This morning I am feeling fine. I am at work, day dreaming, waiting for 3:30 so I can head home. I had a good evening, nothing too dramatic happening. I have a rash on the side of my face and neck, the erratic hiccup, and the tip of my tongue is now sensitive to hot and cold food and liquids. Weird little side effects or my own imagination?

Sunday, July 23, 2006

Last night was filled with random, erractic outbursts of hiccups. If I yawned, I would hiccup. If I took a drink of water, I would hiccup. As a matter of fact, I have them now. Sometimes it is one hiccup. Sometimes it is numerous. Side effect? I'll add it to my list. Other than that I am feeling fine. The weather is nice today so I'm going to get out for a while, go for a walk. Enjoy the day.

Saturday, July 22, 2006

it's about 5:35pm. I am feeling fine. There has been no signs of effects on me to this point. I had lunch with Mom and Dad, then dinner with Brian, Ellen, Heidi and Thomas. I am going to take a nap now, rest up a bit, since I took my medicine like a good patient. If anything occurs, you'll be reading about it.
Early Saturday morning. So far the side effects have been limited. I did have some intestinal discomfort Friday evening and a few bouts of diarrhea. I have been documenting these effects in a small notebook to show the doctor/nurses. I'm keeping myself hydrated and am going to start reading the pack of information provided by the clinic. I feel all right at the moment, no aches or pains, no noticable effects. I will post updates throughout the day.

Friday, July 21, 2006

Get ready for a long posting. much has happened, much to talk about. First off, I have Hodgkin's Lymphoma Stage IIB nodular. In stage II, cancer is found in two or more lymph node groups on the same side of the diaphragm. My treatment will be ABVD, a standard chemotherapy treatment for Hodgkin's. I will receive chemotherapy once every two weeks. Standard treatment is four to six cycles (which equals two chemotherapy sessions). ABVD stands for the four drug combo treatment. Adriamycin, which is red; Bleomycin; Vinblastine/Velban; and Dacarbazine/DTIC. All of these have side effects that range from hair loss, loss of appetite, nausea, fatigue, aches, rashes, fevers. I have been prescribed a number of drugs to counteract the side effects. Emend, to prevent nausea, taken on the day of chemotherapy and the two days following; Allopurinal, to clear out my system all the waste product from the chemotherapy (ie: dead cancer cells); Bactrim DS, an antibiotic; Diffucan, an antifungal; and Compazine, for nausea. My Dad picked me up at 11:10am. The appointment was scheduled for 12:00pm. The drive took about 20 minutes. We arrived in plenty of time. Too early. I checked in and began to wait. wait, wait, wait. Soon it was 12:25pm and I had watched the waiting room clear out. Glad I had my Dad to converse with. I was getting agitated, anxious. I checked at the front desk and the receptionist informed me I was scheduled for 12:15pm and I arrived early. I just didn't want to be lost in the shuffle. about 12:40pm I was called. The nurse took my vitals and said the doctor would be with me shortly. He came to see me about 1:00pm. He wanted to explain things and get me into treatment immediately. I was taken into the treatment room about 1:30pm. I don't know what I was expecting, but I didn't expect to see a wide open space with recliners and chairs. Patients sitting next to each other getting treatments. My head was thinking sterile empty rooms, radiation suits, and big needles. This was much more relaxed. The nurse came over and started my IV, commenting on how nice my veins were! I was given an intravenous nausea medicine before I started with a test dose of the Bleomycin, which some patients could have severe reactions to. I didn't react. Then I was given the rest of the medications. While this was going on, the nurse explained the medications, the prescriptions, and provided me with a notebook with detailed information about the drugs, side effects, ways to treat them, dietary, and contacts. lots of information for me to read. Dad reviewed and pointed out things to me. He also got me a fruit cup and a muffin from the cafeteria to munch on. The whole thing took about three and a half hours. I haven't noticed any effects yet. While I was waiting in the main lobby, I noticed a man of a different ethnic background wearing a proud tshirt. His cell phone rang. He answered it. He had a robot voice. I was intrigued, fascinated, but I didn't want to stare at him. I did eavesdrop though, just to hear the robot voice. Amazing technology. Everyone say "Yo" in a metallic robot voice. Truly amazing.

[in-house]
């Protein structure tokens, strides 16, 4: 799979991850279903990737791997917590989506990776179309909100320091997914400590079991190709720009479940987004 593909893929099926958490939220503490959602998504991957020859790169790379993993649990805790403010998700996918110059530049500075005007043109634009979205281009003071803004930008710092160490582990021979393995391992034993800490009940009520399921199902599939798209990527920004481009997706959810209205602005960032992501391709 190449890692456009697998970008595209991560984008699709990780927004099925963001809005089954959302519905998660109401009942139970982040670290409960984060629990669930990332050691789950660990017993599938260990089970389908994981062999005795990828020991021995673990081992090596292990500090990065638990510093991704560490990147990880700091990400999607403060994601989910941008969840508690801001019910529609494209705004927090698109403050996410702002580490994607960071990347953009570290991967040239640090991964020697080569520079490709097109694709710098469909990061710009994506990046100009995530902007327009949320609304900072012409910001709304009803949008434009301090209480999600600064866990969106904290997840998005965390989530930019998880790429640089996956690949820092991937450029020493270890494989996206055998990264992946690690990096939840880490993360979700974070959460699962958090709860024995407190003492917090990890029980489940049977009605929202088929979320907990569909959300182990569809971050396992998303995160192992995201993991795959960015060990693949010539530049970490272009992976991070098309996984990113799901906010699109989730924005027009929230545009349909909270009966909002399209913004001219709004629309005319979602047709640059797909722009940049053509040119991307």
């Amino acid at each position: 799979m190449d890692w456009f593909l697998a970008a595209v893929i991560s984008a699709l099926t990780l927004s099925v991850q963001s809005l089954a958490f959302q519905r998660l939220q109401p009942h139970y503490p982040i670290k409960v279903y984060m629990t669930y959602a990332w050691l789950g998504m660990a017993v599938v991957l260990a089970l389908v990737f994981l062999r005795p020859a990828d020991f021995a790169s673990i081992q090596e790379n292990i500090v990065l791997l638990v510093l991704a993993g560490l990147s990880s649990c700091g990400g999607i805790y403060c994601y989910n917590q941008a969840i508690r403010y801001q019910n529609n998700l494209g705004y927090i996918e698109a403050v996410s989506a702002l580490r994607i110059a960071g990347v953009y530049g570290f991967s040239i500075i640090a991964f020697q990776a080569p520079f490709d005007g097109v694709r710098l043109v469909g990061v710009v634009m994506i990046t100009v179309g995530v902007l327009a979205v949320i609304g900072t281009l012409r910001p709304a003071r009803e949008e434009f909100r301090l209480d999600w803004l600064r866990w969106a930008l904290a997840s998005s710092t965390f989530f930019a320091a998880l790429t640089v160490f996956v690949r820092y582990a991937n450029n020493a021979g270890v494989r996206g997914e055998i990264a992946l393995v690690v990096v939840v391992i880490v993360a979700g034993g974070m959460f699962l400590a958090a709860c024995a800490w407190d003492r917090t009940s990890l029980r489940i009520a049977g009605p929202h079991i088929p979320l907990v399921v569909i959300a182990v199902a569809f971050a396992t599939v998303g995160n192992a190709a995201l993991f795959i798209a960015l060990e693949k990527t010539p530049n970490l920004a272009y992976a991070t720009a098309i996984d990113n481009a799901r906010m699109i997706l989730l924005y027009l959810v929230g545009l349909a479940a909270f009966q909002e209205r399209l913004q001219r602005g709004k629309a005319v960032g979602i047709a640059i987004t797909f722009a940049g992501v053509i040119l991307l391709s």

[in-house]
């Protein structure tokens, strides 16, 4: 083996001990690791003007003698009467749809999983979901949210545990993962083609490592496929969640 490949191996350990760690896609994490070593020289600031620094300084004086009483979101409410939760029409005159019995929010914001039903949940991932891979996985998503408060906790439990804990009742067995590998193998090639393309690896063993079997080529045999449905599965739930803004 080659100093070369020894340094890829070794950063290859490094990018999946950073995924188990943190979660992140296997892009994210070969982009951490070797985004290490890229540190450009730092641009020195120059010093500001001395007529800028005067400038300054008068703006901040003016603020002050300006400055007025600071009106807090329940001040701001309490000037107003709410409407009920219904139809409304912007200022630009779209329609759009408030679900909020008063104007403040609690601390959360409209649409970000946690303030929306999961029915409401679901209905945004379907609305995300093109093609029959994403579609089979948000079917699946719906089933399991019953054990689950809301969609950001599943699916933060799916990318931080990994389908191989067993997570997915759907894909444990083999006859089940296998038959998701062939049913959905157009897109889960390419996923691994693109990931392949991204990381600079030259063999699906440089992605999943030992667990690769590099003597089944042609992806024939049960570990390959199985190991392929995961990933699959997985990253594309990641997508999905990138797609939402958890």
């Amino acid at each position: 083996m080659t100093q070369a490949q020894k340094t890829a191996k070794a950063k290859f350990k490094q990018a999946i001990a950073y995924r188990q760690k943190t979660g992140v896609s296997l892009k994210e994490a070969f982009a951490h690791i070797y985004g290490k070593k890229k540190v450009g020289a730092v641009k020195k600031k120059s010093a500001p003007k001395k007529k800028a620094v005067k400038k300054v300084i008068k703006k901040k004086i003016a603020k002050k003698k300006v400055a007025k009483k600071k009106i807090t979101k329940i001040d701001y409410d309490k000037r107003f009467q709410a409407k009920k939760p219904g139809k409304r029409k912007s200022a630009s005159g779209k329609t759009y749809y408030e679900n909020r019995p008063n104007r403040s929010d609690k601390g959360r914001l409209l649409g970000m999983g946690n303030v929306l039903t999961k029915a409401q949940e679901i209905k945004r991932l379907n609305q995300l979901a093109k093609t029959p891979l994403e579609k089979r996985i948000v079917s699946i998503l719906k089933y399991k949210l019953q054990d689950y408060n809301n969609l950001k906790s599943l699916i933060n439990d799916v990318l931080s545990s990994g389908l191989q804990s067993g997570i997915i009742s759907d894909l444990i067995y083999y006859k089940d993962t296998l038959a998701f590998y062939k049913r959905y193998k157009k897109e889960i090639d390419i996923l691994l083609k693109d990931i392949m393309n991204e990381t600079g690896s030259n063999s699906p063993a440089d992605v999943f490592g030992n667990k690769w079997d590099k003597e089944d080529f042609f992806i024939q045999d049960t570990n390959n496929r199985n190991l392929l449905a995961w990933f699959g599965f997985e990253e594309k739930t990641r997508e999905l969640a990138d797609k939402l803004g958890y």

Thursday, July 20, 2006

I am taking it easy today. Trying to rest up, but the phone keeps ringing. It was Christmas in July at work today. The company provided shredded beef and rolls. Employees brought in lots of other food. There were three different queso/salsa dips, taco roll ups, crab salad, potato salad (which I provided), cheese tortellini, chicken tandoori, and lots of chocolate desserts. Food days at work are great. I stopped at Target on the way home and bought new underwear, socks, shorts, and t-shirts. I figure the clothes I wear during treatment will be chemo-clothes and after it's all over with, I will not wear them again. Tonight I am going to lounge on the couch and relax. I'll watch Big Brother and read. Tomorrow will be filled with many adventures and activities and needles.